Critic Reviews



Based on 33 critic reviews provided by Metacritic.com
Smart People, unlike "Sideways" or "The Savages," has a plot that's a little too rote.
The Hollywood Reporter
Poirier is a master at dialogue. His script crackles with sharp lines and he gives all his scenes a splendid comic undertow.
There much more roiling beneath the surface of these characters and it's a shame we don't come to understand them better. Smart people, dumb choices: it's true for both the characters and the filmmakers.
The A.V. Club
Dennis Quaid could stand in for Jeff Daniels' similarly toxic snob in "The Squid And The Whale," if only he were a little smarter and a little better-dressed.
The main problem with Smart People is that it never breaks new ground. This is territory we have seen tilled to better effect by more perceptive motion pictures.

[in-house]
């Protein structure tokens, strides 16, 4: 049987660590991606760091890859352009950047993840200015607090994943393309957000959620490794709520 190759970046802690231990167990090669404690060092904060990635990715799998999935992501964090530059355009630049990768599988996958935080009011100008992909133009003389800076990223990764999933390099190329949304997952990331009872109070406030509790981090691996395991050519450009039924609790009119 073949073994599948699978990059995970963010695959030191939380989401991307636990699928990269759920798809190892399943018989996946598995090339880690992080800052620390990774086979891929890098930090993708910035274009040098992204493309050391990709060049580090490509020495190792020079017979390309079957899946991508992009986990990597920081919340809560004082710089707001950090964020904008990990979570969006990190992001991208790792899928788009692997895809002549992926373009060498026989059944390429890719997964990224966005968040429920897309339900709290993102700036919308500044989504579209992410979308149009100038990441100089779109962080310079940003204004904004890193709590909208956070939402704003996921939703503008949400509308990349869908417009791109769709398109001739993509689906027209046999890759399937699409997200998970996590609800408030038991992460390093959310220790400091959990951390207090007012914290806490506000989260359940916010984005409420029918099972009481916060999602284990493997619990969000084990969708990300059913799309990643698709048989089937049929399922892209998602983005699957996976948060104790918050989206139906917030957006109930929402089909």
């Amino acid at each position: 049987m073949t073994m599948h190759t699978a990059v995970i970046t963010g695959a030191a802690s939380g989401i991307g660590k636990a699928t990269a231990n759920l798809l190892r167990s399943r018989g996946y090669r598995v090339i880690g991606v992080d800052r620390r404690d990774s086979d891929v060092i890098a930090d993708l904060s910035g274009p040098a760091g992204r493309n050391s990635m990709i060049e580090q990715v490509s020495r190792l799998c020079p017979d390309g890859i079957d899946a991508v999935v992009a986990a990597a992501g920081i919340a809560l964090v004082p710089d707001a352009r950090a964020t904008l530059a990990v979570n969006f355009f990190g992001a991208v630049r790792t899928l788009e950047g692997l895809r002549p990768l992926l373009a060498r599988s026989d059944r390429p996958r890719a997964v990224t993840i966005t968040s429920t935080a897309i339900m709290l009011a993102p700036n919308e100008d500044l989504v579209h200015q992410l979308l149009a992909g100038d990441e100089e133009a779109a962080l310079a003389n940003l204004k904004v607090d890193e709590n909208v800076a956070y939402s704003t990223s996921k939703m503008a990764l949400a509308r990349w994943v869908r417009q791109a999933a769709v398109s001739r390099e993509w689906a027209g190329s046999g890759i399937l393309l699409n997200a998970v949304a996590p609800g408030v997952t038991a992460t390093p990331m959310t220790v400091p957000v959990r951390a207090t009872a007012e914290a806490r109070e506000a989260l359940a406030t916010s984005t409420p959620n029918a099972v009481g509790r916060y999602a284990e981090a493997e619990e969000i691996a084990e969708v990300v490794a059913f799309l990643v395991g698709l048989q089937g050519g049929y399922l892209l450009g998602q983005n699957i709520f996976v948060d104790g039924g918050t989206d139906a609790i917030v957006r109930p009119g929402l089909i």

Dysfunctional family seriocomedy is well cast, but characters and conflicts lack the sharper definition of similar recent exercises like "Little Miss Sunshine," "The Upside of Anger" and Noah Baumbach's films.
Chicago Tribune
Church is most at home in his character’s skin; aside from the game but strident Quaid, all the leading players are ideally cast. It’s the script that isn’t ideally cast.
It's impossible to tell whether the film's ending is happy because it's happy or because it's ending.
The Globe and Mail (Toronto)
Quaid doesn't have much to work with, and so deflects the portrayal away from the mind toward the body – consistently giving the coot a hunched, pigeon-toed gait. Nice try, but that bird won't fly.
Village Voice
It's like the entire season of a sitcom whittled down to a single episode. There's no time for characterization, no room for emotion, no interest in anything other than moving the story forward. It's all action, no reaction. One minute they're miserable; 90 minutes later, aww better.

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